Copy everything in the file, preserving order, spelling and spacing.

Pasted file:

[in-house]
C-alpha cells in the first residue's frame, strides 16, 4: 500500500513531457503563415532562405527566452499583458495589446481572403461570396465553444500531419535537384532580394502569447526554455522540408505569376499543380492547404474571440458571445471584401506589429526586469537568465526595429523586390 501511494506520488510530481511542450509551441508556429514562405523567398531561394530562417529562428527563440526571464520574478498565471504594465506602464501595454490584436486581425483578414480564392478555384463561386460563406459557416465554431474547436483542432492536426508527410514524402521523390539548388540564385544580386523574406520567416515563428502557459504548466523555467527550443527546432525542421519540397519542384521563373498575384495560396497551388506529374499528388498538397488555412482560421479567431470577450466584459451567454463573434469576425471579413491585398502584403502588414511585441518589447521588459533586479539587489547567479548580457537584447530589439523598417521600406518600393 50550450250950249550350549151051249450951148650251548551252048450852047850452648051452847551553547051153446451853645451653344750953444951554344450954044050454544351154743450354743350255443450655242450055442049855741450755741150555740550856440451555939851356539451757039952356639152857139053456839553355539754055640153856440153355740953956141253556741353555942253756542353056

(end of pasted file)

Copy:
[in-house]
C-alpha cells in the first residue's frame, strides 16, 4: 500500500513531457503563415532562405527566452499583458495589446481572403461570396465553444500531419535537384532580394502569447526554455522540408505569376499543380492547404474571440458571445471584401506589429526586469537568465526595429523586390 501511494506520488510530481511542450509551441508556429514562405523567398531561394530562417529562428527563440526571464520574478498565471504594465506602464501595454490584436486581425483578414480564392478555384463561386460563406459557416465554431474547436483542432492536426508527410514524402521523390539548388540564385544580386523574406520567416515563428502557459504548466523555467527550443527546432525542421519540397519542384521563373498575384495560396497551388506529374499528388498538397488555412482560421479567431470577450466584459451567454463573434469576425471579413491585398502584403502588414511585441518589447521588459533586479539587489547567479548580457537584447530589439523598417521600406518600393 50550450250950249550350549151051249450951148650251548551252048450852047850452648051452847551553547051153446451853645451653344750953444951554344450954044050454544351154743450354743350255443450655242450055442049855741450755741150555740550856440451555939851356539451757039952356639152857139053456839553355539754055640153856440153355740953956141253556741353555942253756542353056